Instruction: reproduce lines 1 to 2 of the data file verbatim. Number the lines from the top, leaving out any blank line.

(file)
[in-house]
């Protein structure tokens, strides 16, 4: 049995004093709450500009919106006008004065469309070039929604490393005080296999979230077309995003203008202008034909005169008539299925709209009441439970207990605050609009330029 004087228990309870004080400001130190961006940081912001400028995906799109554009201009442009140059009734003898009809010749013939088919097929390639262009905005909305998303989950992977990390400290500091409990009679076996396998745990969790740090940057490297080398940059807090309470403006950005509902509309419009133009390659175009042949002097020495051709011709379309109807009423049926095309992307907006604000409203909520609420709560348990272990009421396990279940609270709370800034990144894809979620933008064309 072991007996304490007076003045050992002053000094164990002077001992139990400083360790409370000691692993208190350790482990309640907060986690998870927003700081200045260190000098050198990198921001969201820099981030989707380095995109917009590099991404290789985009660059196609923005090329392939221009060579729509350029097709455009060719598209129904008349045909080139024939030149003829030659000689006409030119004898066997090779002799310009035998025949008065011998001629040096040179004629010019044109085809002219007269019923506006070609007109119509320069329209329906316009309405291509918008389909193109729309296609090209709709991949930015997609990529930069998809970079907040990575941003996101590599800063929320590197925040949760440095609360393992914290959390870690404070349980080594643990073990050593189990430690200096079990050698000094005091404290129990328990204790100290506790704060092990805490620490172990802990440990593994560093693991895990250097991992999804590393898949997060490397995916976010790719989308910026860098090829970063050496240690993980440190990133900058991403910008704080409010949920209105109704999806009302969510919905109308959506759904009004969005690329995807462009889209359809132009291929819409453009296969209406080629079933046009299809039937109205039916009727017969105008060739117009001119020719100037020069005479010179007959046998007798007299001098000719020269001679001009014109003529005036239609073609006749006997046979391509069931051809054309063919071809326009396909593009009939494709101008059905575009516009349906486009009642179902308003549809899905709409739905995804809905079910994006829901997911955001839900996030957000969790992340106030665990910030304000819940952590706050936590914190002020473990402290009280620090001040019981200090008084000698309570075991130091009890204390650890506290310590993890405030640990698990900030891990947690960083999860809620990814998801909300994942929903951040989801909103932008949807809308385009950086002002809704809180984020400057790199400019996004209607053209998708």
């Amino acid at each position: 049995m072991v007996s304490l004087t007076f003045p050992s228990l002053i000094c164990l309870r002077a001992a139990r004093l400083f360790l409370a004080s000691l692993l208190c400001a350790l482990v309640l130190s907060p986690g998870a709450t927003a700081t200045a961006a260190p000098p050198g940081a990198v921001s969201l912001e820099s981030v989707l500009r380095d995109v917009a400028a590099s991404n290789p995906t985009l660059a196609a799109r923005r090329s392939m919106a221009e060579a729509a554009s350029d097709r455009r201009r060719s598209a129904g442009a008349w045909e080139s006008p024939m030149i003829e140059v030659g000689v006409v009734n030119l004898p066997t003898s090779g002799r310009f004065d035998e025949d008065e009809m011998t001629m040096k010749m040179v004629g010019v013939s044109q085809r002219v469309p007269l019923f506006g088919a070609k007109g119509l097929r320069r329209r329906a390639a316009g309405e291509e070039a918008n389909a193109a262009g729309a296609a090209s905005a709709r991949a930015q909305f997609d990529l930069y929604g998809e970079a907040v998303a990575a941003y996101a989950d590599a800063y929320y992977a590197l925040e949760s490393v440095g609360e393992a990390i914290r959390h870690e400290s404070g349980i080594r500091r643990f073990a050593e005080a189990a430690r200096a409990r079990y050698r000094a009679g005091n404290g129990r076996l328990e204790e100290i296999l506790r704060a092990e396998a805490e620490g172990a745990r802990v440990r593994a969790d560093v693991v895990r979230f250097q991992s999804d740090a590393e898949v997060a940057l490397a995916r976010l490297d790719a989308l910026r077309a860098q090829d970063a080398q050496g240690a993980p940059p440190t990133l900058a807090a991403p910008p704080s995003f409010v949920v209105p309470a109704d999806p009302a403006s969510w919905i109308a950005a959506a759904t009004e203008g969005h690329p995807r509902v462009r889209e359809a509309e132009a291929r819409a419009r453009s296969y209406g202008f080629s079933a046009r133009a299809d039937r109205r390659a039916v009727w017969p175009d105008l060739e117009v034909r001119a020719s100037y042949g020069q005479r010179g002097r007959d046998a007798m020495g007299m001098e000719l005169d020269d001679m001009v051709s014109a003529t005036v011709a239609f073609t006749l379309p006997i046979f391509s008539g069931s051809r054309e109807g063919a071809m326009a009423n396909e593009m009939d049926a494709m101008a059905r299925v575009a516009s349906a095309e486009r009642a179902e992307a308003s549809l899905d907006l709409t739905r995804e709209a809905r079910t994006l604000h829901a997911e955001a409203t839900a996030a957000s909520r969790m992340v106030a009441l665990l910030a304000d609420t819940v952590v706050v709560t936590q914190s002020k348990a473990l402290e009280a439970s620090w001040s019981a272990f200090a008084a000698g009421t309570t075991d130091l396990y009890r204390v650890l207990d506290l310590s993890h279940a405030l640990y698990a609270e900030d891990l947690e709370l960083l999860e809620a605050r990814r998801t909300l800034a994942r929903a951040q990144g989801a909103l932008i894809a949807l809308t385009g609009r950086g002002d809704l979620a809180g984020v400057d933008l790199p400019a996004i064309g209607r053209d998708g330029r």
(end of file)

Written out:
[in-house]
């Protein structure tokens, strides 16, 4: 049995004093709450500009919106006008004065469309070039929604490393005080296999979230077309995003203008202008034909005169008539299925709209009441439970207990605050609009330029 004087228990309870004080400001130190961006940081912001400028995906799109554009201009442009140059009734003898009809010749013939088919097929390639262009905005909305998303989950992977990390400290500091409990009679076996396998745990969790740090940057490297080398940059807090309470403006950005509902509309419009133009390659175009042949002097020495051709011709379309109807009423049926095309992307907006604000409203909520609420709560348990272990009421396990279940609270709370800034990144894809979620933008064309 072991007996304490007076003045050992002053000094164990002077001992139990400083360790409370000691692993208190350790482990309640907060986690998870927003700081200045260190000098050198990198921001969201820099981030989707380095995109917009590099991404290789985009660059196609923005090329392939221009060579729509350029097709455009060719598209129904008349045909080139024939030149003829030659000689006409030119004898066997090779002799310009035998025949008065011998001629040096040179004629010019044109085809002219007269019923506006070609007109119509320069329209329906316009309405291509918008389909193109729309296609090209709709991949930015997609990529930069998809970079907040990575941003996101590599800063929320590197925040949760440095609360393992914290959390870690404070349980080594643990073990050593189990430690200096079990050698000094005091404290129990328990204790100290506790704060092990805490620490172990802990440990593994560093693991895990250097991992999804590393898949997060490397995916976010790719989308910026860098090829970063050496240690993980440190990133900058991403910008704080409010949920209105109704999806009302969510919905109308959506759904009004969005690329995807462009889209359809132009291929819409453009296969209406080629079933046009299809039937109205039916009727017969105008060739117009001119020719100037020069005479010179007959046998007798007299001098000719020269001679001009014109003529005036239609073609006749006997046979391509069931051809054309063919071809326009396909593009009939494709101008059905575009516009349906486009009642179902308003549809899905709409739905995804809905079910994006829901997911955001839900996030957000969790992340106030665990910030304000819940952590706050936590914190002020473990402290009280620090001040019981200090008084000698309570075991130091009890204390650890506290310590993890405030640990698990900030891990947690960083999860809620990814998801909300994942929903951040989801909103932008949807809308385009950086002002809704809180984020400057790199400019996004209607053209998708």